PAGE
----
How To Swim Butterfly Stroke Faster

Last Updated on August 1st, 2023

We may earn commissions for purchases made through links on our site. Learn more on our about us page.

When done right, the butterfly stroke is a graceful show of speed that covers 50 or even 100 meters of the pool quicker than most people realize. But how fast is the butterfly really, and what can you do to improve your times in this elaborate stroke?

Thankfully, you aren’t alone when it comes to trying to learn the butterfly stroke. Even many professional swimmers with years of practice under their belt struggle to get this stroke right. 

This is good news, as it means there are a lot of tricks and tips out there. Keep reading to learn how to get faster and tips to improve. 


How can You Improve Butterfly Stroke Speed?

Plenty of things can be done to increase the speed of one’s butterfly stroke, especially when starting out.

If you are truly looking to improve your times in the butterfly, you need to be honest with yourself when analyzing your stroke to identify areas of weakness so that you can correct any flaws you may have.

Having a coach to help you identify these areas for improvement is beneficial, but a friend with a waterproof camera can also record your swimming. You can review the footage and think critically about what needs work or where you are successful.

Once you have identified a set of issues that need correction, research swimming drills that isolate the movement or technique that needs improvement.

Methodically and consciously practice these drills to correct bad habits and the muscle memory that you had previously formed before attempting to recreate the improved form in some laps of the full butterfly stroke.


5 Tips for Improving Butterfly Stroke Speed

Body position

Body position, especially for the head, is important when it comes to swimming the butterfly stroke. 

Staying close to the surface of the water, keeping your head pointed downwards in the water, and minimizing the up-down motion of the dolphin kick all go towards reducing the drag that acts against your body’s forward movements.



Having an established breathing pattern as well as breathing at the right time means that you can have enough oxygen to not tire yourself out quickly while also having the fewest slow phases of a butterfly stroke cycle. 

Breathing in the right place and at the right time of the cycle will mean that you don’t inhale any unwanted water and that your head doesn’t strain to a position that compromises your streamlined position.


Dolphin kick

Everyone should know that the dolphin kick comes from the hip, and the rest of the lower body follows the up-down motion generated from there. 

Many people neglect that there should be two kicks per cycle of the arms: one kick to boost the arms up and out of the water and the second to drive the hands forward as they re-enter the water.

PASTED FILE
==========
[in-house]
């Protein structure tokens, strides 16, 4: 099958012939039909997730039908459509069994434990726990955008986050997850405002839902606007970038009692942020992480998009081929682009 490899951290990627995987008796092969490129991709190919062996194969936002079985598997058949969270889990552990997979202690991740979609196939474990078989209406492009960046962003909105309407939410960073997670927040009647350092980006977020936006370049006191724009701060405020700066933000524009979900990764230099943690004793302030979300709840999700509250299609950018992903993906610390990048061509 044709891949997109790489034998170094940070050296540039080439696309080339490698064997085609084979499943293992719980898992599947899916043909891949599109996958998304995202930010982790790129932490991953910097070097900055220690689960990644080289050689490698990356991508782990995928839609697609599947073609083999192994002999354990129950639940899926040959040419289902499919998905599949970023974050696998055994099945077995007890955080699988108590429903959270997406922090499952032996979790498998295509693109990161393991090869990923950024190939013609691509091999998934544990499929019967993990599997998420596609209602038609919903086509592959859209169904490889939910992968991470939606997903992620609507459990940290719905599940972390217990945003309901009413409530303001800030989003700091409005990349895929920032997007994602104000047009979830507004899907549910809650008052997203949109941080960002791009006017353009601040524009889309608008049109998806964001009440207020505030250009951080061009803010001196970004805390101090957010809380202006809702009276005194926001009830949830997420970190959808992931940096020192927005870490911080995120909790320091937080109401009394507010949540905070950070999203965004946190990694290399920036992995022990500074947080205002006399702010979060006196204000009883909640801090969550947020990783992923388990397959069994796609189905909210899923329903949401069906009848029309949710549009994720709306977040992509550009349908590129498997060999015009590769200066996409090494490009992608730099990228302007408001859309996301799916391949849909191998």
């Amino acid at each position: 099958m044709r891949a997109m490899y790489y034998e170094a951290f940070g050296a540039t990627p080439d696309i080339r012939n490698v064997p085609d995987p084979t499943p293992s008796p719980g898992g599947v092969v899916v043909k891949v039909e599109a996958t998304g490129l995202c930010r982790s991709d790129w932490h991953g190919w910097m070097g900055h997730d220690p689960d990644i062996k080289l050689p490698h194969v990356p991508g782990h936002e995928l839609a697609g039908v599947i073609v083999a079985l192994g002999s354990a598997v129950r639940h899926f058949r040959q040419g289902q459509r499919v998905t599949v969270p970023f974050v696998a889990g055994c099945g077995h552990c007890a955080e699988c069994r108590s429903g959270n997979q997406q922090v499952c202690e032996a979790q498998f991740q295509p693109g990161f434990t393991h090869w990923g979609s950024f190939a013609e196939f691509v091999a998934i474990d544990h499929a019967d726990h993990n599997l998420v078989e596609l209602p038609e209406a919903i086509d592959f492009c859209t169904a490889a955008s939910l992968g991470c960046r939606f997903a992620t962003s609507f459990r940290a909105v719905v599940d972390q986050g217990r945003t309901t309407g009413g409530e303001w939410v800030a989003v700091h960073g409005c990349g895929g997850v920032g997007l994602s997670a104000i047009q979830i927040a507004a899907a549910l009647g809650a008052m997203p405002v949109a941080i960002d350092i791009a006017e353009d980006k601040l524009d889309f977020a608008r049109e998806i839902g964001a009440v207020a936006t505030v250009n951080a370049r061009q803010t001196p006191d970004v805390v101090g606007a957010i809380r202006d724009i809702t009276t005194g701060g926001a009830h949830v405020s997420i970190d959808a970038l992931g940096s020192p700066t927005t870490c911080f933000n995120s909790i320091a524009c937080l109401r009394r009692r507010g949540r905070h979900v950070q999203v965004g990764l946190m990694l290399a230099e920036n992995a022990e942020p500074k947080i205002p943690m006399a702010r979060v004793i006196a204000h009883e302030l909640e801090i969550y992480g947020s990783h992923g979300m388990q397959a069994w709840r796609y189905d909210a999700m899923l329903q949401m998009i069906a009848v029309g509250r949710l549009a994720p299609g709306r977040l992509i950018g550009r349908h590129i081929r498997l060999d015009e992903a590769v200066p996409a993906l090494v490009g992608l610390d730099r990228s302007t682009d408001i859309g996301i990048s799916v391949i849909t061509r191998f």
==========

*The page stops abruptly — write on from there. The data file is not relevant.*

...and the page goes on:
Many unconsciously favor the downstroke of the dolphin kick while ignoring the upstroke, which can add additional propulsion to your butterfly stroke. It can also improve the positioning of the body for more powerful subsequent downstrokes.


Consistent pacing

Pacing is essential in mastering the butterfly stroke. It keeps the stroke smooth and easy to perform by reducing drag and making sure that all movements are completed in tandem as they should. 

Otherwise, you may find your kick is negating the effects of your arm movements, and you are actually wasting energy rather than creating propulsion. 


Training and practice

 Improving your butterfly stroke takes extended periods of time and effort. 

The saying that “practice makes perfect” applies here, but you should be careful to practice things correctly the first time so that you don’t have to undo weeks or even months of bad practice down the line.


Why Does Your Butterfly Stroke Seems Slower?

If you feel that you are swimming as hard as you can, only to realize your stroke is slow, you are probably not swimming as efficiently as you can.

This can be due to improper timing, drag due to your body being in the wrong position, or even a lack of strength because your muscles aren’t developed enough to perform the movement correctly. 

If you are struggling to determine what is wrong with your stroke, it is important to watch a recording of your swim. This can help you to identify areas where you are lacking. 

If you are struggling to identify the areas you aren’t doing well in, try to compare your swim to a professional and see where your movements differ. 


Is Butterfly Stroke the Fastest Way to Swim?

World-class swimmers like Michael Phelps make the butterfly stroke look effortless and fast, but it is not the fastest competitive swimming stroke. 

Instead, the fastest competitive swimming stroke title goes to the front crawl, sometimes interchangeably known as the freestyle stroke.

However, The butterfly is the most exhausting stroke of the four standard swimming strokes and is considered the second-fastest stroke. Nevertheless, it is still well worth learning for its excellent workout, if nothing else.


Final Thoughts on How To Swim Butterfly Stroke Faster

If you feel that your butterfly stroke is not up to the standard it should be, take some time to identify where you may need to improve. It is unlikely that your whole technique needs refining, and there is no point in wasting time figuring out what needs work by trial and error.

In fact, by trying to change up every part of your stroke, you may even end up ruining the parts you have right. So instead, keep practicing your drills and take the time to watch your swims to figure out where you are lacking. 

Remember, it could be even the smallest things, such as sinking too low during a swim or pulling yourself up too high to breathe.